Harold Prince (b. January 30, 1928, New York, NY; d. July 31, 2019, Keflavik, Iceland) was a theater producer and director, known for his work on some of the most significant Broadway musicals of the twentieth century including Cabaret, Evita, Fiddler on the Roof, A Little Night Music, The Phantom of the Opera, Sweeney Todd, and West Side Story. During his career which spanned six decades, he won 21 Tony Awards, more than any other individual.
This collection includes Cecil Beaton correspondence, Marlene Dietrich correspondence, Fred Ebb correspondence, and Larry Kramer correspondence.
Composer Richard Rodgers (b. June 28, 1902, New York, NY; d. December 30, 1979, New York, NY) is best known for the musicals he wrote with Lorenz Hart (including A Connecticut Yankee, On Your Toes, The Boys from Syracuse, and Pal Joey) and Oscar Hammerstein II (including Oklahoma!, Carousel, South Pacific, The King and I, and The Sound of Music). Rodgers also composed film and television music (notably, the score for Victory at Sea).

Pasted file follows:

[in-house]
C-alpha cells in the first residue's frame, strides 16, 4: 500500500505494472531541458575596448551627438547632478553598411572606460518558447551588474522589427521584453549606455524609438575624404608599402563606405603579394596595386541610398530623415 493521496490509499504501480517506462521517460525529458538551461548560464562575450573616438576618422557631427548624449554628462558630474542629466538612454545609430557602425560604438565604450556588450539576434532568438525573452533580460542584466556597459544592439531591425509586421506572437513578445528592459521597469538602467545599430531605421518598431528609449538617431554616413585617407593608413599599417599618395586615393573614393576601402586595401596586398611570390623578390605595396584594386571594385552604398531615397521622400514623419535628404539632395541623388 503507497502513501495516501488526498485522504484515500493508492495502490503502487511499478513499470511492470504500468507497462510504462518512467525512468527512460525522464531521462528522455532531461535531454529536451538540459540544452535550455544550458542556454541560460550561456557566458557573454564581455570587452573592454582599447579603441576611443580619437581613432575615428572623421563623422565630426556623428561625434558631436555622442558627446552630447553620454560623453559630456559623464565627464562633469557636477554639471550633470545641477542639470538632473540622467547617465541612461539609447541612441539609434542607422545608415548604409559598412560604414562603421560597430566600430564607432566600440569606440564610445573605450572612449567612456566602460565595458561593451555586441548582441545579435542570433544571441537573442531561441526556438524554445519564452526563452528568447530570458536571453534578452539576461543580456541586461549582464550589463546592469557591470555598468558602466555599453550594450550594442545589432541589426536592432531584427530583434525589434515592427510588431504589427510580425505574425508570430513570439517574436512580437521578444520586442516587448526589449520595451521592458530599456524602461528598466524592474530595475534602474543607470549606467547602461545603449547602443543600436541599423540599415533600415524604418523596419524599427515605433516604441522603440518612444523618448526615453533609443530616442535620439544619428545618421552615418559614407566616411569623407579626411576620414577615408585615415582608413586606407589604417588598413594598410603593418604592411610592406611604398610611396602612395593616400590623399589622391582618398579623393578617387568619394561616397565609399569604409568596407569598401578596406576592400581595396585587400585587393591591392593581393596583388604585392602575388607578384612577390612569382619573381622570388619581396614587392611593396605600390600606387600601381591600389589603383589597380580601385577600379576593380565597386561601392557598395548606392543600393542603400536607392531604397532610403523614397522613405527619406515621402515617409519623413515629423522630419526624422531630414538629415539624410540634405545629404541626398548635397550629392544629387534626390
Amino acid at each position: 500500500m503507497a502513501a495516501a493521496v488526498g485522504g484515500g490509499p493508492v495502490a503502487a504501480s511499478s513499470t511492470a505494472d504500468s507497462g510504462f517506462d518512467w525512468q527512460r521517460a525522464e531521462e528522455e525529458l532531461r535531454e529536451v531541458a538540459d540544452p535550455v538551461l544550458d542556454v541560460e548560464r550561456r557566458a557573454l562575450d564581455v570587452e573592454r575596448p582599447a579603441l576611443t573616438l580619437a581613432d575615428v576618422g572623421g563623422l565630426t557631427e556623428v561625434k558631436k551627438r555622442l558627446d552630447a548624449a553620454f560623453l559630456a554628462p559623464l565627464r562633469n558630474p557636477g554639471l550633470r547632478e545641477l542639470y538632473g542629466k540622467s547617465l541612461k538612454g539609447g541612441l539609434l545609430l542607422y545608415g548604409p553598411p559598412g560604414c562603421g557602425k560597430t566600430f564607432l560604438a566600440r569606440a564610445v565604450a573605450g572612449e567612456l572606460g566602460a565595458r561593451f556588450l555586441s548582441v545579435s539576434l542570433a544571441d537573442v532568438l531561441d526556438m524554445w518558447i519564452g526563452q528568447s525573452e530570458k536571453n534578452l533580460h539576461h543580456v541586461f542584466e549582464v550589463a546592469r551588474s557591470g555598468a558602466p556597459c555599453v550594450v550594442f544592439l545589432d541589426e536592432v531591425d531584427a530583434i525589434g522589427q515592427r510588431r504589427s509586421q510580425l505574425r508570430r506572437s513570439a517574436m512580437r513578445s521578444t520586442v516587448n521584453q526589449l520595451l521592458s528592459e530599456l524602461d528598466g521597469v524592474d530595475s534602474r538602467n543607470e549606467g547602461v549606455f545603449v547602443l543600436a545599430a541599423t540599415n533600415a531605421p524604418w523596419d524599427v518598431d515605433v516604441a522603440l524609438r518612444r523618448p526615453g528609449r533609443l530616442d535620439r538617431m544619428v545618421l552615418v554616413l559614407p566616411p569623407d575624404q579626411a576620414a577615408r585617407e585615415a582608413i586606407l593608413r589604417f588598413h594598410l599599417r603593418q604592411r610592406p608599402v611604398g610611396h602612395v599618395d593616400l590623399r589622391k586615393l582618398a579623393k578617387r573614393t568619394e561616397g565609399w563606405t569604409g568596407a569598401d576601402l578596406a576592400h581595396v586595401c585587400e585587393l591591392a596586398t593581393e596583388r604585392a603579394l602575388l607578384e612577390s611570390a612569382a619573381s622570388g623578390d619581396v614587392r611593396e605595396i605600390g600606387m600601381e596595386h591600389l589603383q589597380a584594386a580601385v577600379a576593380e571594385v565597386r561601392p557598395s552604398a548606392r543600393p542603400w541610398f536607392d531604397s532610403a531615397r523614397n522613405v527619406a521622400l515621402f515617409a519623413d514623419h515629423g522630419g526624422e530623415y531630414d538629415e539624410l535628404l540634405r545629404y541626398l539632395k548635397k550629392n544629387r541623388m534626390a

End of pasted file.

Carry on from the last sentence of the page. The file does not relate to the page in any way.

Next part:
This collection includes Lorenz Hart project files.
Harold Rome (b. May 27, Hartford, CT; d. October 26, 1993, New York, NY) was a composer and lyricist. He came to prominence in 1937 with his revue Pins and Needles; his 1962 musical I Can Get it for you Wholesale provided the Broadway debut of Barbra Streisand.
This collection includes Leonard Bernstein correspondence, Cole Porter correspondence, and Marc Blitzstein correspondence.